The influence of nicotine exposure on the male reproductive system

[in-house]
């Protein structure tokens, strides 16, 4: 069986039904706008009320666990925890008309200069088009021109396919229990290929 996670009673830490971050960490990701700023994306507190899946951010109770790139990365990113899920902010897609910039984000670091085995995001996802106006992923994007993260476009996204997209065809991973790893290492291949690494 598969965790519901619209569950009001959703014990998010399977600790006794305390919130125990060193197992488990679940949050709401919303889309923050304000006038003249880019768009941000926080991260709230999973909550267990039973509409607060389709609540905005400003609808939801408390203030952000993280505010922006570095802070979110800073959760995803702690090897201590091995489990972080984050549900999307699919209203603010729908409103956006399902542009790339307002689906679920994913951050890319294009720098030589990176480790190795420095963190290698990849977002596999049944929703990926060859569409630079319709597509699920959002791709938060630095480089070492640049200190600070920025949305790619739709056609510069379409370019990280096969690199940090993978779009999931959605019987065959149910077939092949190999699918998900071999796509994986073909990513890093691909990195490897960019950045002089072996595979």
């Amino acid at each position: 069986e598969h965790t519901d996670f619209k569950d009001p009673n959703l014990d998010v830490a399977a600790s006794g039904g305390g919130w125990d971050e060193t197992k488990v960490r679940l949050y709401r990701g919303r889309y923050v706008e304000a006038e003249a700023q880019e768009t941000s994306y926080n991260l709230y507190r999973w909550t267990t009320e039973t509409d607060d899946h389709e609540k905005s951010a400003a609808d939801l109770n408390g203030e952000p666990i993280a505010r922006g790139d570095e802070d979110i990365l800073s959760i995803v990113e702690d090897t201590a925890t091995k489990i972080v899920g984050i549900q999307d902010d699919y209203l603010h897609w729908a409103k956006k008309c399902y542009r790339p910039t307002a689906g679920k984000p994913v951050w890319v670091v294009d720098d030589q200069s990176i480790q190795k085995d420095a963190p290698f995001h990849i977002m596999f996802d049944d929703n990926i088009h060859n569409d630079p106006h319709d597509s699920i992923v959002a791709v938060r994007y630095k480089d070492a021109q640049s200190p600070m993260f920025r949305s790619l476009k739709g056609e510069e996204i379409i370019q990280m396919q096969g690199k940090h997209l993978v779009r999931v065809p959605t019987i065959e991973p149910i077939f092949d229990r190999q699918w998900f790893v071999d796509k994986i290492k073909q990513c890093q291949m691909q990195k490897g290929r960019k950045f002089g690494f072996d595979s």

It is well documented that cigarette smoking and nicotine exposure create widespread physiological disorders in humans and animals. The primary tobacco constituent that is responsible for the toxicological consequences associated with the effects of tobacco smoke is nicotine (Van Lancker 1977). After maternal nicotine exposure, the fetal gonads and lungs are the principle sites of nicotine damage (Szuts et al. 1978, Mosier & Jansons 1972). Whilst the fetal lung has received widespread attention in this regard (Maritz 1988), the testis has never been studied. Therefore, I have chosen to explore the effects of maternal nicotine exposure on the testis of male offspring by evaluating various aspects of the male reproductive tract. It is believed that, in adult male smokers (Rosenberg 1987, Handelsman et al. 1984) and sexually mature animals (Mattison 1982) that are exposed to nicotine, male fertility may be compromised. However, these studies provide conflicting data on single parameters. It was therefore my objective to identify the effect of nicotine exposure on the male reproductive tract and to establish possible sites through which these effects may be mediated in adult male rats. The influence of nicotine was then investigated in male offspring after maternal nicotine treatment (MNT), and in sexually mature adult males after direct adult nicotine treatment (ANT). In the former experiment (MNT), 7 day pregnant rats were exposed to Img nicotine/kg body weight/day. Therefore, these offspring were indirectly exposed to nicotine during fetal development and early neonatal development. After weaning the animals were divided into two groups. One group did not receive further treatment (withdrawn group), whilst the other group was continually treated till adulthood (nicotine group), after which both groups were sampled together with the control. In the latter experiment (ANT), the animals were treated daily for 3 weeks and were sampled as above (MNT animals). The fundamental parameter investigated in both experiments to assess reproductive status was sperm quality (motility and morphology). Thereafter, it was necessary to establish a possible site where the effects of nicotine would occur. Testicular growth, epididymal structure, and plasma testosterone content were measured as probable localities of nicotine's effect. The results signify that maternal nicotine exposure poses a greater threat to the male reproductive system than adult nicotine exposure. In the MNT experiment, progressive sperm motility of the nicotine and withdrawn groups were 1.7% and 3.4% respectively. The proportion of abnormal sperm was 72% in each of the above groups. The lower quality sperm that is evident after nicotine exposure implies that the fertilizing ability of the animals may be impaired during adulthood. The data on testicular growth indicates that nicotine exposure during early development results in slower testicular development until maturity. The epididymal lining of these animals also increased after nicotine exposure, indicating increased cellular activity. However, these results from testicular and epididymal studies are inconclusive and need further work. In the ANT experiment, progressive sperm motility of the nicotine group was 1.2%, whilst the proportion of abnormal sperm was 58%. No other parameter was affected after nicotine exposure to adult animals. From the above data it is evident that nicotine exposed animals were subject to greater nicotine damage after maternal nicotine exposure during early development. Moreover, within the maternal nicotine treated experiment, the withdrawal of nicotine after weaning did not appear to reverse the injurious effects of nicotine that were established during early development. These effects were evident since the nicotine and withdrawn groups showed similar levels of damage in all instances. The most profound effects after adult nicotine exposure and maternal nicotine exposure were on sperm quality. The probable site of sperm impairment appears to be via retarded testicular growth and possibly, structural status of the epididymis after maternal nicotine exposure. The results from adult nicotine exposure however, suggest that sperm cells may be directly affected by nicotine exposure. An epidemiological survey was included to validate the basic conclusions established in animal research when compared to clinical data from human patients. No statistically significant changes were observed in this study between the patient's spermiogram results versus his smoking habits, and, that of his mother. From the level of significance it was concluded that cigarette smoking does not appear to be a cause of impaired fertility in already infertile patients. However, the data does suggest that cigarette smoking may well be a precipitating agent in male infertility. Experimentally, nicotine exposure impairs the male reproductive system to some extent. The effects of which are irreversible after indirect exposure (MNT) during development and may begin with poor testicular development. The effects of adult nicotine exposure implies that nicotine exposure in mature animals (ANT) acts directly on sperm cells to incapacitate them. It is well advised that cigarette smoking should be curbed in pregnant women and in adult males to alleviate contributing effects to male infertility.